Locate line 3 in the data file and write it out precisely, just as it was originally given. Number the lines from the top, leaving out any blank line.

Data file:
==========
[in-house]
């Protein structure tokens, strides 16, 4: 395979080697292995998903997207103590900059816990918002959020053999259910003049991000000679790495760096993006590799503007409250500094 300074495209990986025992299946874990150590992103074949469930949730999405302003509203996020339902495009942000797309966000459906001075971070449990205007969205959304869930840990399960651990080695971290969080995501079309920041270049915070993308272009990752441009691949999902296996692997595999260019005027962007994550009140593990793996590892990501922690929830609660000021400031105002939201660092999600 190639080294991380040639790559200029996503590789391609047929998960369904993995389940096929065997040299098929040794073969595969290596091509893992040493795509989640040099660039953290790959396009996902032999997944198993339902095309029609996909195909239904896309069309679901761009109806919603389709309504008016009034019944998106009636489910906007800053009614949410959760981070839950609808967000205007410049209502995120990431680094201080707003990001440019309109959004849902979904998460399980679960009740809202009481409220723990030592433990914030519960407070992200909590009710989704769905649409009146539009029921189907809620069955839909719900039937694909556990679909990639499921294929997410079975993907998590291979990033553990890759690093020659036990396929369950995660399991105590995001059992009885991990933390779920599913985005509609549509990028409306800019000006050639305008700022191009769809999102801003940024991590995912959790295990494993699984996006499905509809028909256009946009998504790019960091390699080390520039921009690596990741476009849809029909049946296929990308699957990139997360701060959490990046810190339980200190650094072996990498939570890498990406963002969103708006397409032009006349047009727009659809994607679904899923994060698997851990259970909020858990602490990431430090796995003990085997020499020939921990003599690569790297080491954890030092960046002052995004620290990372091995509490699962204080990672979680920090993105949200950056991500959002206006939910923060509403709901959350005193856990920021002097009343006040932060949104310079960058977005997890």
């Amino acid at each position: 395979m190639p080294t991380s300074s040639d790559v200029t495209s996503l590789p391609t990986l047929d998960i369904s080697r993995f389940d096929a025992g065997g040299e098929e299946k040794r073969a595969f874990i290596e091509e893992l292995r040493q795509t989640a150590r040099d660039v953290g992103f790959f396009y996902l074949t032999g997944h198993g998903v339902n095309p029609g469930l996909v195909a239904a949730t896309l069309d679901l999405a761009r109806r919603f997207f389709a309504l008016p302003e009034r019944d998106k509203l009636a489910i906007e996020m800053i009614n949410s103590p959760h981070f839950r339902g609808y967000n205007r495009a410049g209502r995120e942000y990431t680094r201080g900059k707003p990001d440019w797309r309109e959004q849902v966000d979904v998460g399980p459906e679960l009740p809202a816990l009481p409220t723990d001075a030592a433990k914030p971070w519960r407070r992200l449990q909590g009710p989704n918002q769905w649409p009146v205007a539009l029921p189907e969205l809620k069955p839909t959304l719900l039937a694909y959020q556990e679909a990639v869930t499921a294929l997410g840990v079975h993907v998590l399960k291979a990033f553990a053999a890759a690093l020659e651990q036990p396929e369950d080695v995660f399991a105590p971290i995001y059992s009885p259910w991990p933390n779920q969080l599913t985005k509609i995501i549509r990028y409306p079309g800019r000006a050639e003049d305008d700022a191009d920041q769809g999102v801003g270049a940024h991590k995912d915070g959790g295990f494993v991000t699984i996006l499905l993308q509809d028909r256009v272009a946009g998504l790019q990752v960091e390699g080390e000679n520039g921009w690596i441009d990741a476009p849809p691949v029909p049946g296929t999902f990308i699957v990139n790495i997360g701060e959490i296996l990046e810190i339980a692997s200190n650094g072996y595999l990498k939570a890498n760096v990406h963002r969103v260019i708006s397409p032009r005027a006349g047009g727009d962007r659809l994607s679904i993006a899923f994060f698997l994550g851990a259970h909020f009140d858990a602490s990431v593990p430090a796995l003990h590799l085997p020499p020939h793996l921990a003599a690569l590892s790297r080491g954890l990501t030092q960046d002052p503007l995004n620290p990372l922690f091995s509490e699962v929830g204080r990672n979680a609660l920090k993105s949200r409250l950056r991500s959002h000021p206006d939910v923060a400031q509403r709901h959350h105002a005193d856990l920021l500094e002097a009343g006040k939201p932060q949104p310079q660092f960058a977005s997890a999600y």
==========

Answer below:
């Amino acid at each position: 395979m190639p080294t991380s300074s040639d790559v200029t495209s996503l590789p391609t990986l047929d998960i369904s080697r993995f389940d096929a025992g065997g040299e098929e299946k040794r073969a595969f874990i290596e091509e893992l292995r040493q795509t989640a150590r040099d660039v953290g992103f790959f396009y996902l074949t032999g997944h198993g998903v339902n095309p029609g469930l996909v195909a239904a949730t896309l069309d679901l999405a761009r109806r919603f997207f389709a309504l008016p302003e009034r019944d998106k509203l009636a489910i906007e996020m800053i009614n949410s103590p959760h981070f839950r339902g609808y967000n205007r495009a410049g209502r995120e942000y990431t680094r201080g900059k707003p990001d440019w797309r309109e959004q849902v966000d979904v998460g399980p459906e679960l009740p809202a816990l009481p409220t723990d001075a030592a433990k914030p971070w519960r407070r992200l449990q909590g009710p989704n918002q769905w649409p009146v205007a539009l029921p189907e969205l809620k069955p839909t959304l719900l039937a694909y959020q556990e679909a990639v869930t499921a294929l997410g840990v079975h993907v998590l399960k291979a990033f553990a053999a890759a690093l020659e651990q036990p396929e369950d080695v995660f399991a105590p971290i995001y059992s009885p259910w991990p933390n779920q969080l599913t985005k509609i995501i549509r990028y409306p079309g800019r000006a050639e003049d305008d700022a191009d920041q769809g999102v801003g270049a940024h991590k995912d915070g959790g295990f494993v991000t699984i996006l499905l993308q509809d028909r256009v272009a946009g998504l790019q990752v960091e390699g080390e000679n520039g921009w690596i441009d990741a476009p849809p691949v029909p049946g296929t999902f990308i699957v990139n790495i997360g701060e959490i296996l990046e810190i339980a692997s200190n650094g072996y595999l990498k939570a890498n760096v990406h963002r969103v260019i708006s397409p032009r005027a006349g047009g727009d962007r659809l994607s679904i993006a899923f994060f698997l994550g851990a259970h909020f009140d858990a602490s990431v593990p430090a796995l003990h590799l085997p020499p020939h793996l921990a003599a690569l590892s790297r080491g954890l990501t030092q960046d002052p503007l995004n620290p990372l922690f091995s509490e699962v929830g204080r990672n979680a609660l920090k993105s949200r409250l950056r991500s959002h000021p206006d939910v923060a400031q509403r709901h959350h105002a005193d856990l920021l500094e002097a009343g006040k939201p932060q949104p310079q660092f960058a977005s997890a999600y």